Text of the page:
The Good

One of those TV shows where you look forward to every scene regardless of which character it’s focusing on.

The Bad

After all the hoopla over Garden State, I find myself to be a bit “Braffed” out.

I liked the movie Garden State. I didn’t think it was some amazing film like others did, and I also think Cameron Crowe really showed his age with the big budget knockoff, Elizabethtown, but I wanted to watch Scrubs - The Complete Second Season because I just finally wanted to see the show. I like John C. McGinley a lot and I figured that Zach Braff would be very good here. Knowing nothing about this shows plot, except for the fact that it takes place in a hospital, I found myself easily able to adapt to that which I didn’t understand. My biggest critique was I didn’t want to see a show trying to be cool. I didn’t want a show that threw out comments and asides, and that was supposed to be the height of it’s sophistication. Quite simply, I just wanted to put in the DVD and laugh.

And I did. I didn’t laugh like I have when I’ve screened Curb Your Enthusiasm but I laughed out loud. Quite a few times actually. Seeing J.D. (Braff) work out his love for Elliot (the cutish Sarah Chalke), was mixed well with the exploits of Turk (Donald Faison), as well the Dr. Cox (McGinley) character. While I think that Garden State has unwittingly made Braff the poster child for the turn on, tune out, yet we really are in tune generation, ultimately, I think this does him a disservice. Scrubs - The Complete Second Season was an enjoyable show with laughs that come because they relate to everyone, not just a bunch of people listening to boring music and combing their bedheads.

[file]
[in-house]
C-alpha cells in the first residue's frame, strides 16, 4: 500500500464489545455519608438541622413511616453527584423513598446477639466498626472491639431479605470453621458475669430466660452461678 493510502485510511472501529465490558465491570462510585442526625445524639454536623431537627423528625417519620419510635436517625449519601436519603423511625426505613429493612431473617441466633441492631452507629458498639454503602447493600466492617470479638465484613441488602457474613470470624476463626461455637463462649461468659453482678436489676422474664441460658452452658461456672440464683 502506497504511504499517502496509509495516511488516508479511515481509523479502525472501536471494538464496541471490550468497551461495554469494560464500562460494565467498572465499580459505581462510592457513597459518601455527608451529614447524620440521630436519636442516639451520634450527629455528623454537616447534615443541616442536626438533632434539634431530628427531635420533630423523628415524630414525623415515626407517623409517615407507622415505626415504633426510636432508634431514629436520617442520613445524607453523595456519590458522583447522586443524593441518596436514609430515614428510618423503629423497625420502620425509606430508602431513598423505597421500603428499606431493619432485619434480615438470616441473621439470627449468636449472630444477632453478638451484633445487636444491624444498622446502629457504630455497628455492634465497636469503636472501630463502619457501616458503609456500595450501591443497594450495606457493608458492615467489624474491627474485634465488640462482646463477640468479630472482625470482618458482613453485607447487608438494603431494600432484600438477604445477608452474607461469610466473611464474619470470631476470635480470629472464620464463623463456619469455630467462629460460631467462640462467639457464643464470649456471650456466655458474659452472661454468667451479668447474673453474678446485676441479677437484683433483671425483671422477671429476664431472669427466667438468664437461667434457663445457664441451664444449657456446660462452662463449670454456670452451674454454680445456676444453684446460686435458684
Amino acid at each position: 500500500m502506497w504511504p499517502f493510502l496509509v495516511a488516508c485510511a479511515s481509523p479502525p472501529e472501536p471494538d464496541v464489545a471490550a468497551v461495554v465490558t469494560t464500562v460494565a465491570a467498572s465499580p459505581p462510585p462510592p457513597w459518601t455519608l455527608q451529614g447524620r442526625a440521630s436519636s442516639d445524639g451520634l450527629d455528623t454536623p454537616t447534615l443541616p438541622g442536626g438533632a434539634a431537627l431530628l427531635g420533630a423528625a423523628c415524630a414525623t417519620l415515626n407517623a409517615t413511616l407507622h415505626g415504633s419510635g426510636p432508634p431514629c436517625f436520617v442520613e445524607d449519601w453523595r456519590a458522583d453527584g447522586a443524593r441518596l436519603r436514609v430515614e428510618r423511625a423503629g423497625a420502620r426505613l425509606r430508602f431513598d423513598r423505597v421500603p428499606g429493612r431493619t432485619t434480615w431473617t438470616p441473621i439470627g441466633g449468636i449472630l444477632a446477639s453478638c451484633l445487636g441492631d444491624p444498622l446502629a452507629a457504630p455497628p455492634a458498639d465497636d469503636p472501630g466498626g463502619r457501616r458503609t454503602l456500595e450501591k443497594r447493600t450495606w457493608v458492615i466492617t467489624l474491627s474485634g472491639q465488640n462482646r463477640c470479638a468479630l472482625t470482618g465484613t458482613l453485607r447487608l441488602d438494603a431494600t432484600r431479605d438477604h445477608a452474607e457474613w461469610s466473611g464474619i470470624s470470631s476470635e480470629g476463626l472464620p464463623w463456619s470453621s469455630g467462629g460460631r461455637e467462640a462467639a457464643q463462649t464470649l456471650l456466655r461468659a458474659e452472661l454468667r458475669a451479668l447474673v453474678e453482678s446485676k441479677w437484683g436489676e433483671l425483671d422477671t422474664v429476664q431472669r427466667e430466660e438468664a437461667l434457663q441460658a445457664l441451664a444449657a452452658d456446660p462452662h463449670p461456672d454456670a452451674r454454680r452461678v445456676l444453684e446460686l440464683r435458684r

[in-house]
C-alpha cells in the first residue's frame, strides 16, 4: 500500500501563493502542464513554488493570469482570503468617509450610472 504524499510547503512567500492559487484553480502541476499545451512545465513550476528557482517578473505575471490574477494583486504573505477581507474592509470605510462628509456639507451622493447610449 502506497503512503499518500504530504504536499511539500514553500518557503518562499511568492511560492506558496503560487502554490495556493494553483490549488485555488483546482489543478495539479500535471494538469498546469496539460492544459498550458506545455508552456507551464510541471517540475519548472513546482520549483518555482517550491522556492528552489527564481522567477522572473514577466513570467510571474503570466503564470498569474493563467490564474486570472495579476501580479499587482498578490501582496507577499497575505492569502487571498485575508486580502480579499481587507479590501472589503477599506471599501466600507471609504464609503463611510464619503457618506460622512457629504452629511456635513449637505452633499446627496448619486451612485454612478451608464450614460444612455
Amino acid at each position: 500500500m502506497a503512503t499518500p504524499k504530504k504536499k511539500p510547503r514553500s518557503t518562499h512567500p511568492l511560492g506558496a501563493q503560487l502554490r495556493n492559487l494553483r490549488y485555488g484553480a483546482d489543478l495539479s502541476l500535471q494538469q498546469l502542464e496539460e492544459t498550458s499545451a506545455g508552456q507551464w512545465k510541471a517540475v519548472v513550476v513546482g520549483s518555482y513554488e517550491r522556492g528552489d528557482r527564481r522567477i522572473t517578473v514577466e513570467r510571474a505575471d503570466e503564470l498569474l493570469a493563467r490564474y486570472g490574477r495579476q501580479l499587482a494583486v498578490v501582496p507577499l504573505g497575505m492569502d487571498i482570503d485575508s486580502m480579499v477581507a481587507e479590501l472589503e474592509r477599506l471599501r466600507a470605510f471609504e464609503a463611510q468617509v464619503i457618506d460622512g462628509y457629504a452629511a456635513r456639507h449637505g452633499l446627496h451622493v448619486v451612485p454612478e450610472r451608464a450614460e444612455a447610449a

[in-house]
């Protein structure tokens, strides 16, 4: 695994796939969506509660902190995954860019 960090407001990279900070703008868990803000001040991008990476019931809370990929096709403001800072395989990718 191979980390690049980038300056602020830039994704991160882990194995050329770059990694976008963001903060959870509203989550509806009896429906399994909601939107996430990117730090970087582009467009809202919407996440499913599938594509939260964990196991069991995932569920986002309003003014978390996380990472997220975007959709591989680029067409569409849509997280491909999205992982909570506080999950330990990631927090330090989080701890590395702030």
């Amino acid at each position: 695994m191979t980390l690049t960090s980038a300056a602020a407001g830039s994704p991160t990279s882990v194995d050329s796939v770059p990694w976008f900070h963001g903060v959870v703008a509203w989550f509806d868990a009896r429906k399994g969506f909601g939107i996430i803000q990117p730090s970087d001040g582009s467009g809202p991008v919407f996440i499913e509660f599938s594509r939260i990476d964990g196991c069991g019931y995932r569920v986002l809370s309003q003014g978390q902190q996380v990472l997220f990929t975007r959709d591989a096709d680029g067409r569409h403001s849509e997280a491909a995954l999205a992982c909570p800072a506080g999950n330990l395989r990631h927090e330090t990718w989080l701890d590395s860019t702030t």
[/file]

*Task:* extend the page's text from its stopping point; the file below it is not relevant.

Commentary Tracks and Johnny C. Keeps Talking

The Commentary Tracks come to us courtesy of cast members and the people who have created the show. Due to time reasons, I admittedly didn’t listen to all of them, but I loved the sense of fun that the people involved are having. With no pressures to perform or be “on”, the actors are free to just talk, joke and pick on one another. It isn’t surprising that the makers of the show keep things on a somewhat serious note, but thankfully, they never let what they are talking about delve into the world of the boring. As I mentioned above, I am a big John C. McGinley fan and Johnny C. Keeps Talking is an interview in which he is acting offscreen, essentially how he acts on-screen. The thing is, I don’t think that this is an act. I think he is one of those rare actors who has a personality that doesn’t need much tweaking. He can sort of assimilate it to whatever role he happens to be playing. Say what you want Shakespearean purists, but I’ll take this style any day over the boring tones of your classical ones.